Just when we thought we’d did everything we could to prepare our college students for the financial responsibilities that come with owning credit cards, we learn that far too many have no idea what the basics of credit are. There’s a new set of facts – and if you have teens, you might be surprised at what they don’t know.
What Happens if You Pay Late
What’s most interesting is the simplicity of a single question that was asked to college students who participated in the research. That question was,
What happens when you make a late payment on your credit card?
The overwhelming majority – 76% – admitted they had no idea. Worse, they have no idea how devastating those late payments can be on their credit – and if they’re readying themselves for life after college, there will be more than a few rude awakenings in their future.
Here are a few more facts – and a few of them are actually good news:
The Federal Reserve reports a decrease in the number of new credit card accounts opened in a college student’s name. A drop of 17%, in fact, in the year after the CARD Act went into law. Remember, credit card companies are now prevented from aggressively marketing their wares to college students by showing up on campus and offering free swag just for applying. Not only that, but college students are no longer allowed to open up credit card accounts unless they can provide some type of proof of income. But there are those who do have credit cards, either because they applied before the law went into effect or because Mom and Dad cosigned.
Of those college students with credit cards, 34% have one and another 37% say they have more than one credit card. Remember – 76% of them admit they have no idea how a late payment affects their accounts or their credit reports. Only 14% know the interest rates associated with their credit cards and just less than 30% know late payments mean late fees being tacked on to their card accounts.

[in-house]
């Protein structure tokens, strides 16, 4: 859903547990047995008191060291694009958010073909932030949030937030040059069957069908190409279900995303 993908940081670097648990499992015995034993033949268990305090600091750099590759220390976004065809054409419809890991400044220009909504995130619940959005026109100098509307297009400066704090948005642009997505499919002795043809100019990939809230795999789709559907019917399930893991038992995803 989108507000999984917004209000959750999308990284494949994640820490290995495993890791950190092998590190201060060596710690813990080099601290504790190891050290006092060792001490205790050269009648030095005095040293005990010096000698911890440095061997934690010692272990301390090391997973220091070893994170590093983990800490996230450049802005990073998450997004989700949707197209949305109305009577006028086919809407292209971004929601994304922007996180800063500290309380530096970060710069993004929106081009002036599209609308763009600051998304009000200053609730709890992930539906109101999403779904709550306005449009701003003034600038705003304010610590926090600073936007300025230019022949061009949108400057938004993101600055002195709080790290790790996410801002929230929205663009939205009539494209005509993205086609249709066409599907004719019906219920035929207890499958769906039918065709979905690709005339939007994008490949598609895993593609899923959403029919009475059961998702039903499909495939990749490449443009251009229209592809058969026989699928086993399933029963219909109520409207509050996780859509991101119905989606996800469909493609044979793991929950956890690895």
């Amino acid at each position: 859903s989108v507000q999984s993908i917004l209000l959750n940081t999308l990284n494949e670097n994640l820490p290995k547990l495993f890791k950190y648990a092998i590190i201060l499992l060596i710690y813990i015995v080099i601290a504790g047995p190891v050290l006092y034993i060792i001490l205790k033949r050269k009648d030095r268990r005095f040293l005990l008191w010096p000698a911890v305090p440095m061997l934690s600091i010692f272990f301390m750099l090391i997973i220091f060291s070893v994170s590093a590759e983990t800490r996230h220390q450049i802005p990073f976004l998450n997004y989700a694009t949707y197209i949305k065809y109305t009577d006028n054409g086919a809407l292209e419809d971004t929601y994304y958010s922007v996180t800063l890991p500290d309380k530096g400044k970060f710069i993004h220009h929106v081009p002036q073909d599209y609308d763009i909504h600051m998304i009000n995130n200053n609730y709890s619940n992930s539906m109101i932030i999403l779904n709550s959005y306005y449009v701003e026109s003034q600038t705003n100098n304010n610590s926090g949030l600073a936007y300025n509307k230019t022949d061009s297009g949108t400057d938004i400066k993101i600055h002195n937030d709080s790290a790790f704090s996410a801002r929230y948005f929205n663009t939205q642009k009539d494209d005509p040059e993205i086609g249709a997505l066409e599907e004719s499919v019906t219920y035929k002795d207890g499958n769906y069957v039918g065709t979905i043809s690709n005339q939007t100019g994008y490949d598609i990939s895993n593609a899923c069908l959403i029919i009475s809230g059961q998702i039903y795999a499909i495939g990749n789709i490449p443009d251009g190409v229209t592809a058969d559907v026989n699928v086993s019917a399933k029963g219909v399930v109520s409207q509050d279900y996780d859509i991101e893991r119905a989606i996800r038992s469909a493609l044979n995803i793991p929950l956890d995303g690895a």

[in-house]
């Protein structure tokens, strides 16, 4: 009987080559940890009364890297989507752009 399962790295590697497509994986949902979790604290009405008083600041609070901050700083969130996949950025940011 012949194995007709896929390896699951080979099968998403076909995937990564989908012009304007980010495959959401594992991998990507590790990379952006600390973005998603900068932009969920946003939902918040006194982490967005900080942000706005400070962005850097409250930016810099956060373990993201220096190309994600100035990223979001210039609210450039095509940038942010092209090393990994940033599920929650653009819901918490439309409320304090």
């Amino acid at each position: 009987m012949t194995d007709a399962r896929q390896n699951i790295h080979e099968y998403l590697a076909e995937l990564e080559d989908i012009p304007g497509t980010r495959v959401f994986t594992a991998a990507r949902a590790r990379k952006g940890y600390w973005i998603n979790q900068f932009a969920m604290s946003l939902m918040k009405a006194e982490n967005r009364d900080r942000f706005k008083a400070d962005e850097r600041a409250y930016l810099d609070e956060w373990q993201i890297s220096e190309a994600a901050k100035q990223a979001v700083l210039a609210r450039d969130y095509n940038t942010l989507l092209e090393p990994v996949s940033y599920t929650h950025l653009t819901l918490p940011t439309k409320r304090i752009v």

36% say they use their cards less than five times a month.
13% say their use their card more than once a week.
1% say they use their credit cards multiple times in a day’s time.
90% don’t pay their balances in full each month.
Easy to Justify
And if you’re wondering how some college students justify using their credit cards for reasons other than emergencies, most said they were already going to graduate with student loan debt, so what more harm could come from a $1,000 credit card balance. What they didn’t know, however, was that $1,000 was growing on a daily basis, due to interest and possible APR increases, late fees and other fees they’re responsible for.
Meanwhile, Sallie Mae, the largest provider of student loans in the United States, conducted a study that looked into spending trends of today’s college student who possesses at least one credit card. What that research found was that spending with credit cards is still a concern for most families. Many college students are maxing out their credit cards and they’re doing with often within their first year on campus. Sallie Mae says it’s at epidemic proportions.
Of course, they aren’t thinking long term (and really, many of us weren’t thinking long term at that point in our young lives, either). It’s difficult for parents to make them understand just how long these decisions will affect them, especially if they’re unable to maintain their payments.
Parents that teach their children responsible credit use, along with good money management, send their children off prepared to handle their own finances. And here’s one bit of information many parents don’t even consider when they’re looking for resources: MasterCard, Visa and American Express have websites that are designed to teach college students the importance of responsible financial habits.